Leverage Charts and Graphs to Visualize Data in Excel

If you’re new to Excel, formulas and functions can seem daunting. However, they’re actually fairly simple once you get the hang of them. In this article, we’ll show you the basics of using formulas and functions in Excel so that you can start using them to streamline your work like expert excel.

What is a Formula?

A formula is a set of instructions that tells Excel what calculation to perform. Formulas always start with an equal sign (=), and they can contain numbers, cell references, operators (such as +, -, *, /, or ^), and functions. For example, the formula =5*2 would multiply 5 by 2 and display the result as 10. 

You can use formulas in Excel to do everything from calculate sales tax to finding the average of a range of cells. To enter a formula, simply type an equal sign into the cell where you want the result of the formula to appear, then type in the formula itself. When you press Enter or move to another cell, Excel will automatically calculate the result of the formula. 

What is a Function? 

A function is a predefined formula that performs a specific calculation. For example, the SUM function will add up all of the numbers in a range of cells, while the AVERAGE function will calculate the average of a range of cells. There are hundreds of different functions in Excel, and you can even create your own custom functions using VBA coding.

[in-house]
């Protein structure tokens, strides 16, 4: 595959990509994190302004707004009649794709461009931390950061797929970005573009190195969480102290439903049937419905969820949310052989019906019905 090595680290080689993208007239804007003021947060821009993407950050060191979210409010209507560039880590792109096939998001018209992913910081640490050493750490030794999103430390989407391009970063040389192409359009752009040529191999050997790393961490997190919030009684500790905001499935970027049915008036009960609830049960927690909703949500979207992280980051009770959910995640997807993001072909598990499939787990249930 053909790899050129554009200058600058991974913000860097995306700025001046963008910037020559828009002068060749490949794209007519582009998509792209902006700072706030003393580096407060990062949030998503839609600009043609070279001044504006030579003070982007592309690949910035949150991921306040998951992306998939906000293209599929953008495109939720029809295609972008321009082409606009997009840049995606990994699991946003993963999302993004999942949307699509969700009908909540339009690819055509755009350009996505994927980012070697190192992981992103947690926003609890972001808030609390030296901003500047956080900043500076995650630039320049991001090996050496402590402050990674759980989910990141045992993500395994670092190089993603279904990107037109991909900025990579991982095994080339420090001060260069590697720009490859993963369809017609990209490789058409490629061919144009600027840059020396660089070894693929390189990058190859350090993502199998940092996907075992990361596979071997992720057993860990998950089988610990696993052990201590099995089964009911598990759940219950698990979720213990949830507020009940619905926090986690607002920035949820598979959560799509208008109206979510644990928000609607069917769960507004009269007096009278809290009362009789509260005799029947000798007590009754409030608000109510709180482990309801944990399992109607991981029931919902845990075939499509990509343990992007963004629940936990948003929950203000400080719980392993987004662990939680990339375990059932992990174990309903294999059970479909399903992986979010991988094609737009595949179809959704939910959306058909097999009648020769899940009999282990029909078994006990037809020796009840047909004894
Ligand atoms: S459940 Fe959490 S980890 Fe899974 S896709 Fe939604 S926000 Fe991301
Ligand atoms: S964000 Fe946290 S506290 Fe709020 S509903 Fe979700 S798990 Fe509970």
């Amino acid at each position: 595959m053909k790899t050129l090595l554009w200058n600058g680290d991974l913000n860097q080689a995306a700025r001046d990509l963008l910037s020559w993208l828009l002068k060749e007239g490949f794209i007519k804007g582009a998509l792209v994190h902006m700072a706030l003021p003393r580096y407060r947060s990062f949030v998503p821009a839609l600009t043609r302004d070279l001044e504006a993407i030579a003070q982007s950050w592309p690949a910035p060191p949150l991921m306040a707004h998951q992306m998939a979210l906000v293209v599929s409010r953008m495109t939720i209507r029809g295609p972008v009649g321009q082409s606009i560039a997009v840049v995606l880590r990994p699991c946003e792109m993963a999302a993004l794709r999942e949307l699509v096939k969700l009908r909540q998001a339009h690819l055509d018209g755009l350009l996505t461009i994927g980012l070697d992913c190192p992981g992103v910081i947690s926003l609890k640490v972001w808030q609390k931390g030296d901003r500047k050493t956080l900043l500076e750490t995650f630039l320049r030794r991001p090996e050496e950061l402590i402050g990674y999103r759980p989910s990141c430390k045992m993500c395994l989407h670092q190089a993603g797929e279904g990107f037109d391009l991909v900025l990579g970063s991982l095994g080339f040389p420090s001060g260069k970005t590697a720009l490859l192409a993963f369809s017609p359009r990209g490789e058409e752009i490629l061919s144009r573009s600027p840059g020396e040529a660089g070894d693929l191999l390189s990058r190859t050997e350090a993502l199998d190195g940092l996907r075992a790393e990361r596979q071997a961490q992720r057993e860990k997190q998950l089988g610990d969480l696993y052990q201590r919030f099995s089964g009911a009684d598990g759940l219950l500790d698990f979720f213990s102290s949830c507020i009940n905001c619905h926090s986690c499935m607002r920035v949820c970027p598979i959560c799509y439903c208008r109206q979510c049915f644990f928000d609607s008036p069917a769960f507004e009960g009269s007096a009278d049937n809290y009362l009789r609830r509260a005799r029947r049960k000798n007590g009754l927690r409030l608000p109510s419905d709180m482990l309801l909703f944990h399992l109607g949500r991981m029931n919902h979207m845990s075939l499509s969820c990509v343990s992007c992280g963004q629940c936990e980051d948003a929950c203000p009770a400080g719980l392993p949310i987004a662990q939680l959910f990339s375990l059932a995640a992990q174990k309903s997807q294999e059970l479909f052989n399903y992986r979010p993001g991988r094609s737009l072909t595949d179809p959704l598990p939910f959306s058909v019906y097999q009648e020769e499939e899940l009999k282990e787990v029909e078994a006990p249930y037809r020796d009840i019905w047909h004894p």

To use a function in a formula, simply type the function name followed by an open parenthesis ( ). For example, to sum a range of cells using the SUM function, you would type =SUM(A1:A10) into a cell. This would add up all ofcells A1 through A10 and display the result in that cell. You can also nest functions within each other— for example, if you wanted to find the average purchase price for items in your inventory, you could use the AVERAGE function nested within the SUM function: =SUM(AVERAGE(B2:B10)). This would first calculate the average price for each item (using cells B2 through B10), and then add up those averages to give you a grand total. 


As we mentioned before, operators are symbols that tell Excel which mathematical operations to perform in a formula—for example, addition (+), subtraction (-), multiplication (*), division (/), and exponentiation (^). You can use these operators to create formulas that perform almost any type of calculation you need. For example, if you wanted to find 20% of a number, you could use the following formula: =0.2*A1 (this would multiply 0.2 by whatever number is in cell A1). 


Formulas and functions are essential tools in Excel that allow you to automate calculations and save time. With just a little practice, you’ll be using them like a pro in no time!

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